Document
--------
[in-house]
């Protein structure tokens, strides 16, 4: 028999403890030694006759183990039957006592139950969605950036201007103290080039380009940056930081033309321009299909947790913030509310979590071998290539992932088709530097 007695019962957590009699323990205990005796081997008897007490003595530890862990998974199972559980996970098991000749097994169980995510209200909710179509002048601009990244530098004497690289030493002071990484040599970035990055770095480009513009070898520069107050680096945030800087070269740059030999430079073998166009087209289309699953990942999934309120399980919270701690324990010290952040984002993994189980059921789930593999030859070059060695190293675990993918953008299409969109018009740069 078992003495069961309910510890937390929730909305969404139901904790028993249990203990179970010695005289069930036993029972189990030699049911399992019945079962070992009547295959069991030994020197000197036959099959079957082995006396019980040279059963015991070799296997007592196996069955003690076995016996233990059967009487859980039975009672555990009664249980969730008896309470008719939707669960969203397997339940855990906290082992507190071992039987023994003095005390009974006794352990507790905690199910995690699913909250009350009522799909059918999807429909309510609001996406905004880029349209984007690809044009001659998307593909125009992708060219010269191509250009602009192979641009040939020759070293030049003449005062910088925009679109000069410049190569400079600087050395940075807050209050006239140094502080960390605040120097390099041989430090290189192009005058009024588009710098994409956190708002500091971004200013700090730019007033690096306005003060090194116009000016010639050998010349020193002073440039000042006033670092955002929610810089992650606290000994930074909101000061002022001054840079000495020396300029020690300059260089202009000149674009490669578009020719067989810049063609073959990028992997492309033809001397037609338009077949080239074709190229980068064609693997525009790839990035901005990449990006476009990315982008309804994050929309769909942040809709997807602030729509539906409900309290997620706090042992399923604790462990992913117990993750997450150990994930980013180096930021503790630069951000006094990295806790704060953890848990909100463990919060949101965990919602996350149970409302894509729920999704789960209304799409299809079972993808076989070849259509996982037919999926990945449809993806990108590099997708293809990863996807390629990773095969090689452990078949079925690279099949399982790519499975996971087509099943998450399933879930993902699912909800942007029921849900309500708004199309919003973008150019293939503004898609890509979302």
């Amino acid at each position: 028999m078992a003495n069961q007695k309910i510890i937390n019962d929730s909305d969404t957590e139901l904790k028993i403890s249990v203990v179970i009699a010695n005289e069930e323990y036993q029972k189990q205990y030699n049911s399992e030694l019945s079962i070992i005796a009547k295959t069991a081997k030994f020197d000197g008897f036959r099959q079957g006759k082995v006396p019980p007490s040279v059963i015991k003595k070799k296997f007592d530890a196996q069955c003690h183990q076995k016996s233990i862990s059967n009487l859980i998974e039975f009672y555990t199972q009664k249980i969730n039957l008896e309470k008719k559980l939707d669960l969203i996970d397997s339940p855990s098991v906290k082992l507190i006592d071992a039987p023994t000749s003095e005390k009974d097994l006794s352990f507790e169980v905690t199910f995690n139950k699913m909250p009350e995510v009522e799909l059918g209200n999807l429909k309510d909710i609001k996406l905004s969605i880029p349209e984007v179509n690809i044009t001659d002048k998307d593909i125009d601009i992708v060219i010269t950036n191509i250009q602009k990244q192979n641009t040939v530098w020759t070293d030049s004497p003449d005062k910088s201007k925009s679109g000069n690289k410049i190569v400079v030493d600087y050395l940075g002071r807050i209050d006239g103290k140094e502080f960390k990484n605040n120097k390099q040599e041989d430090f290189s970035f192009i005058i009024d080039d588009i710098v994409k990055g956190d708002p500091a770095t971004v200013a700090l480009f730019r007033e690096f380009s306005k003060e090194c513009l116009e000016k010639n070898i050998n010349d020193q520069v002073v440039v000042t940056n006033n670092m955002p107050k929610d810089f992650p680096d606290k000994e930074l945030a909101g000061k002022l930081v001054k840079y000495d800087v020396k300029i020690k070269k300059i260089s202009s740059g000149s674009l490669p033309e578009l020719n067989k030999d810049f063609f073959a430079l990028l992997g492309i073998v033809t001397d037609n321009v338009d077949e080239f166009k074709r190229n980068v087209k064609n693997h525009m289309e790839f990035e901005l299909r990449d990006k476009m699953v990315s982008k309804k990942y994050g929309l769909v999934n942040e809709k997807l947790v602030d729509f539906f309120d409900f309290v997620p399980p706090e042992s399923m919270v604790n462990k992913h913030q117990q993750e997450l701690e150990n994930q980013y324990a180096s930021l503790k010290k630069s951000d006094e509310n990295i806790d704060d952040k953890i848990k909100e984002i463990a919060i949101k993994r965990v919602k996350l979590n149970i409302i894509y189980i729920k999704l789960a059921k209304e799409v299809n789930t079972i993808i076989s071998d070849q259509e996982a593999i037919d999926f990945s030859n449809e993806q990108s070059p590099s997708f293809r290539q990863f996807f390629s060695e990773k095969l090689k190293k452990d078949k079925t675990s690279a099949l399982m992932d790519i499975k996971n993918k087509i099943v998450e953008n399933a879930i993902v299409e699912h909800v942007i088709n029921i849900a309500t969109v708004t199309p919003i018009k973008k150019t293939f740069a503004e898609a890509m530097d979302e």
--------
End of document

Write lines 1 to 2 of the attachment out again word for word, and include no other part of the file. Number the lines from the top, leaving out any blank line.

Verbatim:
[in-house]
């Protein structure tokens, strides 16, 4: 028999403890030694006759183990039957006592139950969605950036201007103290080039380009940056930081033309321009299909947790913030509310979590071998290539992932088709530097 007695019962957590009699323990205990005796081997008897007490003595530890862990998974199972559980996970098991000749097994169980995510209200909710179509002048601009990244530098004497690289030493002071990484040599970035990055770095480009513009070898520069107050680096945030800087070269740059030999430079073998166009087209289309699953990942999934309120399980919270701690324990010290952040984002993994189980059921789930593999030859070059060695190293675990993918953008299409969109018009740069 078992003495069961309910510890937390929730909305969404139901904790028993249990203990179970010695005289069930036993029972189990030699049911399992019945079962070992009547295959069991030994020197000197036959099959079957082995006396019980040279059963015991070799296997007592196996069955003690076995016996233990059967009487859980039975009672555990009664249980969730008896309470008719939707669960969203397997339940855990906290082992507190071992039987023994003095005390009974006794352990507790905690199910995690699913909250009350009522799909059918999807429909309510609001996406905004880029349209984007690809044009001659998307593909125009992708060219010269191509250009602009192979641009040939020759070293030049003449005062910088925009679109000069410049190569400079600087050395940075807050209050006239140094502080960390605040120097390099041989430090290189192009005058009024588009710098994409956190708002500091971004200013700090730019007033690096306005003060090194116009000016010639050998010349020193002073440039000042006033670092955002929610810089992650606290000994930074909101000061002022001054840079000495020396300029020690300059260089202009000149674009490669578009020719067989810049063609073959990028992997492309033809001397037609338009077949080239074709190229980068064609693997525009790839990035901005990449990006476009990315982008309804994050929309769909942040809709997807602030729509539906409900309290997620706090042992399923604790462990992913117990993750997450150990994930980013180096930021503790630069951000006094990295806790704060953890848990909100463990919060949101965990919602996350149970409302894509729920999704789960209304799409299809079972993808076989070849259509996982037919999926990945449809993806990108590099997708293809990863996807390629990773095969090689452990078949079925690279099949399982790519499975996971087509099943998450399933879930993902699912909800942007029921849900309500708004199309919003973008150019293939503004898609890509979302």